Bakersfield College

Social Justice Institute

The Founding and Purpose of the Social Justice Institute

The Social Justice Institute was founded by Bakersfield College President Sonya Christian and fellow administrators in collaboration with local community leaders, including Bakersfield Mayor Harvey Hall and civil lawyer and philanthropist Milt Younger. A non-partisan entity at Bakersfield College, the Social Justice Institute explores issues of equity that affect BC students and the diverse local communities that the college serves. The Social Justice Institute hosts public speaking engagements and events featuring scholars, authors, and cultural bearers whose work and experiences speak to both equity and the significance of local cultures, histories, and narratives in the broader state and national contexts.

A photo of Bakersfield College administrators, community leaders, and faculty at the founding of the Social Justice Institute.

Attendees at the 2015 kick off for the Social Justice Institute included founders BC President Dr. Sonya Christian (5th from left), BC Professor and philanthropist Dr. Jack Brigham (2nd from left), Milt Younger (7th from left), Mayor Harvey Hall (next to Younger), and special guest Dolores Huerta along with Bakersfield College administrators and faculty who participated in the Institute's inaugural Leadership & Equity Academy. Also pictured is the current director of the Social Justice Institute, Dr. Oliver Rosales (3rd from right).

Educational Equity Statement

Educational equity—that's the focus of the Bakersfield College Social Justice Institute. Their mission: to create a collaborative space for the BC community to engage in conversation and analyze issues of social justice, equity and pedagogy in the community college. They'll also study the impact of biases—both intentional and unintentional—in instruction, as well as other professional teaching and service contexts.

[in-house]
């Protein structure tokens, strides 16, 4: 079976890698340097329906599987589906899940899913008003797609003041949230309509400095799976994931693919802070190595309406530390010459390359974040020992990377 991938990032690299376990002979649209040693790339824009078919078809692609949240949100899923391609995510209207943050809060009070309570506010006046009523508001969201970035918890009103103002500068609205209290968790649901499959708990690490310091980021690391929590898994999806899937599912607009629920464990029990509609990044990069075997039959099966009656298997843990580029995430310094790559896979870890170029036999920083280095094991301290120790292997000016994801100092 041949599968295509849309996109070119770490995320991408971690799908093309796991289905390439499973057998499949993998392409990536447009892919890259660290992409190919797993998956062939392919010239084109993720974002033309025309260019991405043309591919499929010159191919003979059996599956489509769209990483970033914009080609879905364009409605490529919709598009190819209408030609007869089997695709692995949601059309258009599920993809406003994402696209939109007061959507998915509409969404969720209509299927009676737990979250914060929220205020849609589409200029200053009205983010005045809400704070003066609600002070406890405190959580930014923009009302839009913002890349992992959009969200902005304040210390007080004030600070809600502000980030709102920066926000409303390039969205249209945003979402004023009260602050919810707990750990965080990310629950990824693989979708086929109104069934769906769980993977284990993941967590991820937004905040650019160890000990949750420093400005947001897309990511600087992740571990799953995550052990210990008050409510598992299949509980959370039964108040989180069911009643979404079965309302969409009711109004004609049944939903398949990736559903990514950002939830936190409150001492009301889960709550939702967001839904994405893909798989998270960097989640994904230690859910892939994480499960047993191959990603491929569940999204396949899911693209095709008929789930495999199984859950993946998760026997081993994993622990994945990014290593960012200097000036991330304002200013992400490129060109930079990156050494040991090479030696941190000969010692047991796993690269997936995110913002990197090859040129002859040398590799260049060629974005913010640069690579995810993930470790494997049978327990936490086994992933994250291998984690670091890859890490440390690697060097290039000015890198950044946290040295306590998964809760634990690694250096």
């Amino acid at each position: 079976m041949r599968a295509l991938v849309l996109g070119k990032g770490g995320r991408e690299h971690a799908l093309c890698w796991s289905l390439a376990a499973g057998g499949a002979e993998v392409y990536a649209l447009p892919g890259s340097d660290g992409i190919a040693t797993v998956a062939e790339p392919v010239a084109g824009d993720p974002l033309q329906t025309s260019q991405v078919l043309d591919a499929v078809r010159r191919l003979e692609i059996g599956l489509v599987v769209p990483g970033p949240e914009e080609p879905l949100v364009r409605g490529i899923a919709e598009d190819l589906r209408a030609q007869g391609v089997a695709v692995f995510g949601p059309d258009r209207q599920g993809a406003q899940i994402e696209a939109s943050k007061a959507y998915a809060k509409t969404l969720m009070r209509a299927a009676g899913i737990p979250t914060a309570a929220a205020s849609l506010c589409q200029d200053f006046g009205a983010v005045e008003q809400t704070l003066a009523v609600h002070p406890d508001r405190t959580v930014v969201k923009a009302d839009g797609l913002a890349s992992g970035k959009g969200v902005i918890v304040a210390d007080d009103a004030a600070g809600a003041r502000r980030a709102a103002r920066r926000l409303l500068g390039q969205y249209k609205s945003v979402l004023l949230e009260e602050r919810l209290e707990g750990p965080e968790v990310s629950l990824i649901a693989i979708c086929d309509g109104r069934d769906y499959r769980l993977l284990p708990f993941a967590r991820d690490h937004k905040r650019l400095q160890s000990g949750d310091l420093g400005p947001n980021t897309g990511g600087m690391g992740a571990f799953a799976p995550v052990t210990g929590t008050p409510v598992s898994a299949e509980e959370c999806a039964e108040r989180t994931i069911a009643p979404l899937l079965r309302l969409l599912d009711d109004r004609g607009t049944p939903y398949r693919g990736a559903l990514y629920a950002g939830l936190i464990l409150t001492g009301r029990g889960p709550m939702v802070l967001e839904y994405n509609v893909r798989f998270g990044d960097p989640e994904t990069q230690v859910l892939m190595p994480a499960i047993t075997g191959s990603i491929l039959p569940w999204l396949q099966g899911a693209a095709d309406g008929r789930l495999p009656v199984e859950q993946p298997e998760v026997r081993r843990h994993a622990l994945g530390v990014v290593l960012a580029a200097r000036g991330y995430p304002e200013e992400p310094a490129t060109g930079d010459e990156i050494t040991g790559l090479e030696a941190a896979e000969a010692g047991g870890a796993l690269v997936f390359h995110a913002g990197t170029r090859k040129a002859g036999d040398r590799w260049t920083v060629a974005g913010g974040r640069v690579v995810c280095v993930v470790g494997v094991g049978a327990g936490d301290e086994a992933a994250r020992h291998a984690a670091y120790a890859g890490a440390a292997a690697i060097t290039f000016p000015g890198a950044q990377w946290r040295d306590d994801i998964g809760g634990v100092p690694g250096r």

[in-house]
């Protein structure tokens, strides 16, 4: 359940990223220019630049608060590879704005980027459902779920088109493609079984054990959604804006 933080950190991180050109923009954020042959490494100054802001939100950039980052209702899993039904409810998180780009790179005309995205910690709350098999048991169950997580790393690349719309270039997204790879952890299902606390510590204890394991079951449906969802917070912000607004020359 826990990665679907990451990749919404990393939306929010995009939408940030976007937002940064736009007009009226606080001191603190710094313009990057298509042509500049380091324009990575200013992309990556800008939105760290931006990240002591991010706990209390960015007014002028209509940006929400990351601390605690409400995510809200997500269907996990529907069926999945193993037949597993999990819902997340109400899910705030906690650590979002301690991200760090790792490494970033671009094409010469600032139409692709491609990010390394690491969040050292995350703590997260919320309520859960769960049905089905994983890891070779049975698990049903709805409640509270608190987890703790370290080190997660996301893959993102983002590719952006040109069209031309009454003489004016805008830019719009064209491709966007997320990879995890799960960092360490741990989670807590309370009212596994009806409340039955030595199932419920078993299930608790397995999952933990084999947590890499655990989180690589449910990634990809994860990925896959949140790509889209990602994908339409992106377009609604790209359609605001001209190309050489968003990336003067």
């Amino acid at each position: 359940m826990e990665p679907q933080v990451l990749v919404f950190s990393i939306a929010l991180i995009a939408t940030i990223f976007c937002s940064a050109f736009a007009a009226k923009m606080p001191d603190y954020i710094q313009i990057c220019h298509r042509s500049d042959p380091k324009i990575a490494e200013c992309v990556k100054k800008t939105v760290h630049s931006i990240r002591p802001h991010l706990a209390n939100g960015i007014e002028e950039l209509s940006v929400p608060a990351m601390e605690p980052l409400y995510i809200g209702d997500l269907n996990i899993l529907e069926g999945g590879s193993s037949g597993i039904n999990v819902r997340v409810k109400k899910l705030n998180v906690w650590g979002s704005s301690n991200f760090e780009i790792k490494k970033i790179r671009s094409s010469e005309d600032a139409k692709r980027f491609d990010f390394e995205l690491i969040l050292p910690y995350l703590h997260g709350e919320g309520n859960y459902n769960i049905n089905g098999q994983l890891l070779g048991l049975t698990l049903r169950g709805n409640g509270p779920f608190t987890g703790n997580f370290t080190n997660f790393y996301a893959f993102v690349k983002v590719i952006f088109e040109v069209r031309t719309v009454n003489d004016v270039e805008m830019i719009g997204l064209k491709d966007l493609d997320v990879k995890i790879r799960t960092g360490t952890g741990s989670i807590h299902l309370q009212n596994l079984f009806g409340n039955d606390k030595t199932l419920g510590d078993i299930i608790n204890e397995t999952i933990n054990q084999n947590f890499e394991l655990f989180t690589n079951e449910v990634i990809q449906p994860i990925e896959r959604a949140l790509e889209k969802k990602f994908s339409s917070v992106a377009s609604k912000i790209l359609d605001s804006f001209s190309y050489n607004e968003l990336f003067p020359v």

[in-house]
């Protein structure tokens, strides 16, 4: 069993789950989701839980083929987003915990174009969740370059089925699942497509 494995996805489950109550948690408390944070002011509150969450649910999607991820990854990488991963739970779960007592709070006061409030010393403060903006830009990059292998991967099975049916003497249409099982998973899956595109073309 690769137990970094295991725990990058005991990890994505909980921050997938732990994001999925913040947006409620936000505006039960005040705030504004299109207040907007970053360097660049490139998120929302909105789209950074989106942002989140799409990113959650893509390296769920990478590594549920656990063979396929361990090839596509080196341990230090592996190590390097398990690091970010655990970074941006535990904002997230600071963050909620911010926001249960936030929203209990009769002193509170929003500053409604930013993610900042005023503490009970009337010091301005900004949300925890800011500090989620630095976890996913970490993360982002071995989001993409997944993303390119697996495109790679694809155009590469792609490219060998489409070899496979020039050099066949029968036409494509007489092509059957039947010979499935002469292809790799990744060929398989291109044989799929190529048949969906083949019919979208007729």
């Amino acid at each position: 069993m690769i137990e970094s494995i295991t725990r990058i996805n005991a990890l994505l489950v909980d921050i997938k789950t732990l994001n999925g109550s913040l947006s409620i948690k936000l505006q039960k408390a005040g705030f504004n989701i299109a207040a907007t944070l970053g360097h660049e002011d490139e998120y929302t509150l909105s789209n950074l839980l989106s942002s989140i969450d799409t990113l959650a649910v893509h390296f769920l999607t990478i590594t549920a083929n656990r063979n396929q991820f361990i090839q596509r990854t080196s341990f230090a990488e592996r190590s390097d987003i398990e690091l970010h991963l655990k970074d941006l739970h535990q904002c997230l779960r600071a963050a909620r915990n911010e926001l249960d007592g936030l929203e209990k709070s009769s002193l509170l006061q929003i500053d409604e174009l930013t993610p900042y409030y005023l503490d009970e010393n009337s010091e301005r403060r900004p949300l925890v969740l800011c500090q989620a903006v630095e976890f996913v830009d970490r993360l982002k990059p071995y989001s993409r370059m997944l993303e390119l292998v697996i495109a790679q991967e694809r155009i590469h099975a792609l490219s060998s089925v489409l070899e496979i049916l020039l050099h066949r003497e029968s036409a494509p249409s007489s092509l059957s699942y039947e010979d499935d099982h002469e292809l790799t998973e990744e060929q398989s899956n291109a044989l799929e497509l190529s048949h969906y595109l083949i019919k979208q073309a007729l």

Upcoming Events

AAPI Heritage Month Conference

Join us on Thursday, May 13, for events celebrating Asian American and Pacific Islander Heritage Month. All events will be held virtually on Zoom, and prior registration is required. This program is free and open to the public, and it is co-sponsored by the Levan Center for the Humanities, the Office of Student Life, and the Equal Opportunity & Diversity Advisory Committee of Bakersfield College.

4:00 - 5:00 PM

Conference Welcome: Sandy Woo-Cater, Anti-Trafficking Expert
AAPI Faculty & Staff Spotlight: Joseph Tipay, Professor of Art

Join us for a discussion with Joseph Tipay (Filipino/Chicano-no order), an artist born in Fresno, California who currently teaches in the Bakersfield College art department. He received an M.F.A. from Academy of Arts University, San Francisco in Fine Arts-Printmaking. His prints deal with the struggles of his family and the beauty that comes with adversity. They are also a reflection of the economic, cultural, political, and social climate. Joseph currently works on large-scale woodcuts that investigate the effects of incarceration. He is an award-winning artist, and his work as been exhibited internationally.
(Register to attend "AAPI Faculty & Staff Spotlight)

5:30 - 6:30 PM

The Delano Manongs and a Post-Viewing Discussion

Filmmaker Marissa Aroy, director of the documentary, Delano Manongs: The Forgotten Heroes of the UFW, will join Alex Edillor and Roger Gadiano from the Filipino American National Historical Society and Alex Fabros, retired professor of Asian American Studies at San Francisco State University, to discuss the film and the Filipino/a American experience.
(Register to attend this panel discussion)

To watch the documentary any time before this event, you will need to follow the link below and create a Vimeo account. Select the Rental option and enter the promotional code "21BC" to stream the documentary for free.
(Watch Delano Manongs on Vimeo)

7:00 - 8:00 PM

Readings and Conversation with Portia Choi

Portia Choi is a Bakersfield-based poet who immigrated to the United States at the age of 8 from Korea. She lived through the Korean War, and she and her family experienced homelessness and other hardships during and after the conflict. Much of her poetry is autobiographical, and her 2013 book of poems, Sungsook: Korean War Poems, speaks to her early childhood and surviving the war.
(Register to attend this event)

All three events will be recorded and made available for future viewing on the Bakersfield College Social Justice Institute YouTube channel.